Sir Geoff Palmer says education lay at the heart of challenging racism.

Professor Sir Geoff Palmer said making slave history a mainstream school subject was the way to change racist attitudes in the wake of the death of George Floyd, the black man who died after being pinned down by a white US police officer in Minneapolis, USA.

Speaking after taking part in a Black Lives Matter protests, Sir Geoff argued against the demolition of slave traders’ statues — saying their destruction meant atrocities of the past would be forgotten.

The academic — who was knighted for his services to academia and human rights – said education lay at the heart of challenging racism.

“Slave history has to be done properly in the curriculum and it has got to be examinable so that it changes attitudes. That’s what we need. It has got to be like maths and physics and all our other mainstream subjects,” he said.

He argued today’s racism could be traced to the treatment of black people as property and the sense of entitlement felt by slave owners.

“This was the epitome of entitlement and derived from people who were racist and who actually believe that black people were inferior to white people. The consequence of that is Minneapolis,” Sir Geoff said.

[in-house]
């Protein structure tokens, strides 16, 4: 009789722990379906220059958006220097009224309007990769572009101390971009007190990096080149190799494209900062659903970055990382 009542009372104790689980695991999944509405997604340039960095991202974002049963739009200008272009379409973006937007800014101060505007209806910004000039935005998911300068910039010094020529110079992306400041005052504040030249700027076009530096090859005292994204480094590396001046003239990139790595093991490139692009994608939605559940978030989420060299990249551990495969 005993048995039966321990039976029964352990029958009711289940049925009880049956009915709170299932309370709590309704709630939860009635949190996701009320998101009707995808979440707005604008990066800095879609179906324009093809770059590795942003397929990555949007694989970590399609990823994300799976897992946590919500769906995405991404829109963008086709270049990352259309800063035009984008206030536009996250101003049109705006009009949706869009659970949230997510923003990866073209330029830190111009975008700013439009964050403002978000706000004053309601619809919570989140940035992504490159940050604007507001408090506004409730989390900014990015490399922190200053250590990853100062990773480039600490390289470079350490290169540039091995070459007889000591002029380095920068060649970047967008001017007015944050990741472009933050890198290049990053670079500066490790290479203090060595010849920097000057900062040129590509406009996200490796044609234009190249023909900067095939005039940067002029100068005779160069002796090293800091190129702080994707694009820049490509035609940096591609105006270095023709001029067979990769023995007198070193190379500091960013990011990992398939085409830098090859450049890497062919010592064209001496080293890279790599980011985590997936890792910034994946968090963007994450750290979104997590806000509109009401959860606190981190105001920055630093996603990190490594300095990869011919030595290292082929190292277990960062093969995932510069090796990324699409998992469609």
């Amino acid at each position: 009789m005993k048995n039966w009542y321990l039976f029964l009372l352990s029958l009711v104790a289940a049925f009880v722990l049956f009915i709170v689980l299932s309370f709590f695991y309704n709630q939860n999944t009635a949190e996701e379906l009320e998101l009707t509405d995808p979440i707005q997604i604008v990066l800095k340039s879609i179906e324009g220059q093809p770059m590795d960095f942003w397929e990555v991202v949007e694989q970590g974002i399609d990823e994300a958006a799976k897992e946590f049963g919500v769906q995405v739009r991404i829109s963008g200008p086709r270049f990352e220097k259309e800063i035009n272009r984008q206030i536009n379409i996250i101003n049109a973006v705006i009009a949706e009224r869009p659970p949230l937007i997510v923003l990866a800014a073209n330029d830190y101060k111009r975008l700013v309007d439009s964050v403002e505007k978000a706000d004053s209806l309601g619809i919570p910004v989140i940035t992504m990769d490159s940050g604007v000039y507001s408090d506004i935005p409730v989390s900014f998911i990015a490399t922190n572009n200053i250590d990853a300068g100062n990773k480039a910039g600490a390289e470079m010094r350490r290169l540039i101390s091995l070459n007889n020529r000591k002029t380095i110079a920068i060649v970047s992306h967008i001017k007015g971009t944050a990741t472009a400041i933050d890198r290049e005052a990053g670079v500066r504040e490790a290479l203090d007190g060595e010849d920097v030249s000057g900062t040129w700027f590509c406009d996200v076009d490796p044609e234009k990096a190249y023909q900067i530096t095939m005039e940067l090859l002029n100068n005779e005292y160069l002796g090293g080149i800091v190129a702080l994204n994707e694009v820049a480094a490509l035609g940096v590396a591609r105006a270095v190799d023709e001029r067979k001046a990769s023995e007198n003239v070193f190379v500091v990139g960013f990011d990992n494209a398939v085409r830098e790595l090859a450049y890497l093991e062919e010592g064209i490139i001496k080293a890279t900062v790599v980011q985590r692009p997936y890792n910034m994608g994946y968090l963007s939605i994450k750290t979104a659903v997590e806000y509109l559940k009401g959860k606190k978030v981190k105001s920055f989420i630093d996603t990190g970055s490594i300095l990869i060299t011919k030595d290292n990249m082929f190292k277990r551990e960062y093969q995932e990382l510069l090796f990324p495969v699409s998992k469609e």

The emeritus life science professor at Heriot-Watt University in Edinburgh said rather than removing monuments of those who exploited slaves, plaques should be erected beside the monuments explaining the human cost of their behaviour.

“I feel that if you remove the evidence you remove the deed. That’s what I’m worried about – removing and altering the past,” Sir Geoff said.

The academic, whose mother Ivy came to the UK as part of the Windrush generation, said a “detailed plaque saying exactly what he did with no fudge” should be erected on the summit.

He said: “The past has consequences and if we take the past down we may forget the consequences.”

Sir Geoff has been a member of a group charged with coming up with a form of words for a plaque to go alongside the statue of Henry Dundas, First Viscount Melville, in St Andrews Square, Edinburgh.

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